In how many different ways can I colour the five edges of a pentagon red, blue and green so that no two adjacent edges are the same colour?
Find the point whose sum of distances from the vertices (corners) of a given triangle is a minimum.
Given the nets of 4 cubes with the faces coloured in 4 colours, build a tower so that on each vertical wall no colour is repeated, that is all 4 colours appear.
The reader is invited to investigate changes (or permutations) in the ringing of church bells, illustrated by braid diagrams showing the order in which the bells are rung.
Imagine a stack of numbered cards with one on top. Discard the top, put the next card to the bottom and repeat continuously. Can you predict the last card?
Euler discussed whether or not it was possible to stroll around Koenigsberg crossing each of its seven bridges exactly once. Experiment with different numbers of islands and bridges.
A game for 2 people. Take turns joining two dots, until your opponent is unable to move.
How many ways can you write the word EUROMATHS by starting at the top left hand corner and taking the next letter by stepping one step down or one step to the right in a 5x5 array?
A Hamiltonian circuit is a continuous path in a graph that passes through each of the vertices exactly once and returns to the start. How many Hamiltonian circuits can you find in these graphs?
These are pictures of the sea defences at New Brighton. Can you work out what a basic shape might be in both images of the sea wall and work out a way they might fit together?
How many different ways can I lay 10 paving slabs, each 2 foot by 1 foot, to make a path 2 foot wide and 10 foot long from my back door into my garden, without cutting any of the paving slabs?
Can you recreate these designs? What are the basic units? What movement is required between each unit? Some elegant use of procedures will help - variables not essential.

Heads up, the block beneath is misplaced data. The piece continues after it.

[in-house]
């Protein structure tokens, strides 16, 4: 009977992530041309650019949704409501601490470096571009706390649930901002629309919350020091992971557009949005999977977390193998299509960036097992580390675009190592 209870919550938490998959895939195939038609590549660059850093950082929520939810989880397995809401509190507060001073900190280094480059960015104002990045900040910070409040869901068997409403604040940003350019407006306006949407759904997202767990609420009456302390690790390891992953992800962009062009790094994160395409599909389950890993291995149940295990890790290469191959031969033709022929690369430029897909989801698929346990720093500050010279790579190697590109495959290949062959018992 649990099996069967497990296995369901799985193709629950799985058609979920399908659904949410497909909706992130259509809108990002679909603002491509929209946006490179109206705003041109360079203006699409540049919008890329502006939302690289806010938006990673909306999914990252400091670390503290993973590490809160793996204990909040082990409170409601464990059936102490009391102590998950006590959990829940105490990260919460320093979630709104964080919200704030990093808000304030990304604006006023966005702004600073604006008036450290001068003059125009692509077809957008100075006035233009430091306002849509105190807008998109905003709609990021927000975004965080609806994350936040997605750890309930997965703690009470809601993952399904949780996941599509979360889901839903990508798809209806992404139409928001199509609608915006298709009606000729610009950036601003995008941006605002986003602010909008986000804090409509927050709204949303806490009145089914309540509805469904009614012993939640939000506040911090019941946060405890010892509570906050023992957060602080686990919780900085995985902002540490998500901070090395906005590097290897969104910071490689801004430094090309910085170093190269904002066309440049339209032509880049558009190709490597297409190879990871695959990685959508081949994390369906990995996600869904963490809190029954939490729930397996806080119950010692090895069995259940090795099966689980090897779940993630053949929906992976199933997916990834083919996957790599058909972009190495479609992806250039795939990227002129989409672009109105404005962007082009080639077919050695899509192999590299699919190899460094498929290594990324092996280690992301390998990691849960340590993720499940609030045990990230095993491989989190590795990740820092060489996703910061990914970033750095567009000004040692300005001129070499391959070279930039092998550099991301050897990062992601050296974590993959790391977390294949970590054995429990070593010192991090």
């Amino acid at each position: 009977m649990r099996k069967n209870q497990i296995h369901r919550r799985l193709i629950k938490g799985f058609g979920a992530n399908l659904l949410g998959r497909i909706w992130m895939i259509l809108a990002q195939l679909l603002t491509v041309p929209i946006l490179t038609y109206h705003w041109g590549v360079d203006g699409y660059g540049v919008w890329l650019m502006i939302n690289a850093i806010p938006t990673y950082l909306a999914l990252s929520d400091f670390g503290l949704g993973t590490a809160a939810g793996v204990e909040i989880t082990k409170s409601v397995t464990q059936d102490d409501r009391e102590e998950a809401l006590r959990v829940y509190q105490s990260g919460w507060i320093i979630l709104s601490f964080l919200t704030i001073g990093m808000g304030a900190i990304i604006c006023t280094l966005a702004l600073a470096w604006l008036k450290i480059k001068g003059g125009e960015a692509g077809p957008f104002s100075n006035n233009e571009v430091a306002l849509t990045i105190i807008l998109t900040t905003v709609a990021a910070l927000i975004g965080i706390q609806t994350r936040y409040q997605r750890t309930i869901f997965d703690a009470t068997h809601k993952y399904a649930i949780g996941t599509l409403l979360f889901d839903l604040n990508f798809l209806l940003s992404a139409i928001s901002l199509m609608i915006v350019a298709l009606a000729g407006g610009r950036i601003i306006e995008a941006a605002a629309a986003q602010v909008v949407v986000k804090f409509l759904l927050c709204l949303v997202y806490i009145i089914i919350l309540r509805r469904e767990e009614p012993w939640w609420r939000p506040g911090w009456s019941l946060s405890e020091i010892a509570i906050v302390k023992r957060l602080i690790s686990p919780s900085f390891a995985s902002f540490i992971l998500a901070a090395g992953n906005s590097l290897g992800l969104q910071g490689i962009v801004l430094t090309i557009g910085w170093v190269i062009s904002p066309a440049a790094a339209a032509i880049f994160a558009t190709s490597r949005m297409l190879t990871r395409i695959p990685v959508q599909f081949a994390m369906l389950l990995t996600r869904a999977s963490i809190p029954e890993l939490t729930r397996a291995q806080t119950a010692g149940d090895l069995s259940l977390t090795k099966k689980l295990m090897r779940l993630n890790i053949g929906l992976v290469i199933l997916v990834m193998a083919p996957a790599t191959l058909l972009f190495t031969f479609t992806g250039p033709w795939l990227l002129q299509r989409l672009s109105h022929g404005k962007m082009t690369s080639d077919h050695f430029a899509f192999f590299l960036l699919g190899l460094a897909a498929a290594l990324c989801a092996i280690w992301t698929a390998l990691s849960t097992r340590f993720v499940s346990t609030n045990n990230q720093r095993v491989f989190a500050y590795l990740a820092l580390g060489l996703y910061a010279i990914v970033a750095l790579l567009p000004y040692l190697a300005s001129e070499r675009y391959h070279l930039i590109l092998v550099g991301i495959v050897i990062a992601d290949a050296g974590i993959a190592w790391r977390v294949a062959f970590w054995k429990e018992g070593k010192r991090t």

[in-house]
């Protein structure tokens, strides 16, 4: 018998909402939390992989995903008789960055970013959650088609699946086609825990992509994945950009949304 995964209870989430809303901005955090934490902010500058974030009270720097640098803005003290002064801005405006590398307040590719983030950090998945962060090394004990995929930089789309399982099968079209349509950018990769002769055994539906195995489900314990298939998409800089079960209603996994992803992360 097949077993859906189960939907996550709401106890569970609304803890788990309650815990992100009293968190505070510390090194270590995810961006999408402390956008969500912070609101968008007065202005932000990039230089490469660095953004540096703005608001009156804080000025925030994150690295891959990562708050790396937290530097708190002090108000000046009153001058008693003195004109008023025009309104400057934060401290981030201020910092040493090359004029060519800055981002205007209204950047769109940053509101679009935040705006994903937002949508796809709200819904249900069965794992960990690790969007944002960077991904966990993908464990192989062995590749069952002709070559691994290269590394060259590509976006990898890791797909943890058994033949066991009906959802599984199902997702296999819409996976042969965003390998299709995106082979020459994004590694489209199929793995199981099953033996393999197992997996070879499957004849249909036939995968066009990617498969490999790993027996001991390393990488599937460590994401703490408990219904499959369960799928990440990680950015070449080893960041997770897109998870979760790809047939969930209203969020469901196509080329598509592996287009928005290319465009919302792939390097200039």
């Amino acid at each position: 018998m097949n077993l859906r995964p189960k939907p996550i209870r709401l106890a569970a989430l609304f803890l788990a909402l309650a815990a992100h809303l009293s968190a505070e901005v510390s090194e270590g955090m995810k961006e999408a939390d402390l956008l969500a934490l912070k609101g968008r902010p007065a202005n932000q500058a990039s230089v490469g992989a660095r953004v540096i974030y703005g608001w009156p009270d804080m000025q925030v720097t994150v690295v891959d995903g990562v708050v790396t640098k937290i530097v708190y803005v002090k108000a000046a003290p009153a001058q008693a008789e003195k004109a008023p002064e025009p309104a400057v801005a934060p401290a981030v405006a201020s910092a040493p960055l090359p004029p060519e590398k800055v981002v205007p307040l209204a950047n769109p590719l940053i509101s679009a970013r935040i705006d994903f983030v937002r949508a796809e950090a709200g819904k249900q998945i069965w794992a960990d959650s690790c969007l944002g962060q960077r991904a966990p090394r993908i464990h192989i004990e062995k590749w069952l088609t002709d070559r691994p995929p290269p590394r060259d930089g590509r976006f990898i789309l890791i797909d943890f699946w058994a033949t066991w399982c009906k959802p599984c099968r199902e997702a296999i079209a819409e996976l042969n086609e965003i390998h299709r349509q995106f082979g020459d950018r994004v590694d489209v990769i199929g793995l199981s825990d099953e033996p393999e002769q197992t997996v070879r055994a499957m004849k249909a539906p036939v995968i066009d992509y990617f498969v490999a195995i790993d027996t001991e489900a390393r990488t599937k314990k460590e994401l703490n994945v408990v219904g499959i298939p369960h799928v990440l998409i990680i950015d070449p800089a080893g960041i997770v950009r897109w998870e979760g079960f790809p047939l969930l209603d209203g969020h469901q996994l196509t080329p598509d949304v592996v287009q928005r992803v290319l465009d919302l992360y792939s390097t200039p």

See if you can anticipate successive 'generations' of the two animals shown here.
Blue Flibbins are so jealous of their red partners that they will not leave them on their own with any other bue Flibbin. What is the quickest way of getting the five pairs of Flibbins safely to. . . .
Build gnomons that are related to the Fibonacci sequence and try to explain why this is possible.
Can you cross each of the seven bridges that join the north and south of the river to the two islands, once and once only, without retracing your steps?
Draw some isosceles triangles with an area of $9$cm$^2$ and a vertex at (20,20). If all the vertices must have whole number coordinates, how many is it possible to draw?
You can move the 4 pieces of the jigsaw and fit them into both outlines. Explain what has happened to the missing one unit of area.
A tilted square is a square with no horizontal sides. Can you devise a general instruction for the construction of a square when you are given just one of its sides?
A cyclist and a runner start off simultaneously around a race track each going at a constant speed. The cyclist goes all the way around and then catches up with the runner. He then instantly turns. . . .
A train leaves on time. After it has gone 8 miles (at 33mph) the driver looks at his watch and sees that the hour hand is exactly over the minute hand. When did the train leave the station?
Can you mark 4 points on a flat surface so that there are only two different distances between them?
Start with a large square, join the midpoints of its sides, you'll see four right angled triangles. Remove these triangles, a second square is left. Repeat the operation. What happens?
Mathematics is the study of patterns. Studying pattern is an opportunity to observe, hypothesise, experiment, discover and create.
The triangle OMN has vertices on the axes with whole number co-ordinates. How many points with whole number coordinates are there on the hypotenuse MN?